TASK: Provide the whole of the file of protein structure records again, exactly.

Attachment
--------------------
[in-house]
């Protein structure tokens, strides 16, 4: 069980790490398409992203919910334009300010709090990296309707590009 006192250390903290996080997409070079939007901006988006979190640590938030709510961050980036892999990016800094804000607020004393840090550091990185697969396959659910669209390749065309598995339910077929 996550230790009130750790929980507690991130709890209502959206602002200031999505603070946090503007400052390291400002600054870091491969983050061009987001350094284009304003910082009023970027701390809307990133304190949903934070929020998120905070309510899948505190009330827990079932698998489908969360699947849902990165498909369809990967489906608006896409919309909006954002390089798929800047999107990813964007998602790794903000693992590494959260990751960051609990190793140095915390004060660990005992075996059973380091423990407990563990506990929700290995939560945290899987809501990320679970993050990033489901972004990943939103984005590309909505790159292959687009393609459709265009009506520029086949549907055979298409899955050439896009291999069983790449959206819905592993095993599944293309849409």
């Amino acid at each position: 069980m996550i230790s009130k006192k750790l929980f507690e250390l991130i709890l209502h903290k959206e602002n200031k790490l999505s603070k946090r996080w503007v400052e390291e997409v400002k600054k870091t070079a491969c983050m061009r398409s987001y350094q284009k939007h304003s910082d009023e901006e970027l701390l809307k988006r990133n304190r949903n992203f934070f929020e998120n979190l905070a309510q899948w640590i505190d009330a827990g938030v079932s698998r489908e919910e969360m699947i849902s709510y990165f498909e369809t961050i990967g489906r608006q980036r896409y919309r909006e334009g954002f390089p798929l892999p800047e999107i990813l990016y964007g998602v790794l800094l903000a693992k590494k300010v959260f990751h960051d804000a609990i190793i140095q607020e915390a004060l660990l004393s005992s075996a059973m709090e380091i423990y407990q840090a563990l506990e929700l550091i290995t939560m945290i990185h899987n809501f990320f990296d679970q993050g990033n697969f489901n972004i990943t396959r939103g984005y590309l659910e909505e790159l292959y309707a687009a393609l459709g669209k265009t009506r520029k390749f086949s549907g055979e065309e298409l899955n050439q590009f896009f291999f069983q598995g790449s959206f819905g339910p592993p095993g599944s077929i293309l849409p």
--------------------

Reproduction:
[in-house]
């Protein structure tokens, strides 16, 4: 069980790490398409992203919910334009300010709090990296309707590009 006192250390903290996080997409070079939007901006988006979190640590938030709510961050980036892999990016800094804000607020004393840090550091990185697969396959659910669209390749065309598995339910077929 996550230790009130750790929980507690991130709890209502959206602002200031999505603070946090503007400052390291400002600054870091491969983050061009987001350094284009304003910082009023970027701390809307990133304190949903934070929020998120905070309510899948505190009330827990079932698998489908969360699947849902990165498909369809990967489906608006896409919309909006954002390089798929800047999107990813964007998602790794903000693992590494959260990751960051609990190793140095915390004060660990005992075996059973380091423990407990563990506990929700290995939560945290899987809501990320679970993050990033489901972004990943939103984005590309909505790159292959687009393609459709265009009506520029086949549907055979298409899955050439896009291999069983790449959206819905592993095993599944293309849409």
């Amino acid at each position: 069980m996550i230790s009130k006192k750790l929980f507690e250390l991130i709890l209502h903290k959206e602002n200031k790490l999505s603070k946090r996080w503007v400052e390291e997409v400002k600054k870091t070079a491969c983050m061009r398409s987001y350094q284009k939007h304003s910082d009023e901006e970027l701390l809307k988006r990133n304190r949903n992203f934070f929020e998120n979190l905070a309510q899948w640590i505190d009330a827990g938030v079932s698998r489908e919910e969360m699947i849902s709510y990165f498909e369809t961050i990967g489906r608006q980036r896409y919309r909006e334009g954002f390089p798929l892999p800047e999107i990813l990016y964007g998602v790794l800094l903000a693992k590494k300010v959260f990751h960051d804000a609990i190793i140095q607020e915390a004060l660990l004393s005992s075996a059973m709090e380091i423990y407990q840090a563990l506990e929700l550091i290995t939560m945290i990185h899987n809501f990320f990296d679970q993050g990033n697969f489901n972004i990943t396959r939103g984005y590309l659910e909505e790159l292959y309707a687009a393609l459709g669209k265009t009506r520029k390749f086949s549907g055979e065309e298409l899955n050439q590009f896009f291999f069983q598995g790449s959206f819905g339910p592993p095993g599944s077929i293309l849409p």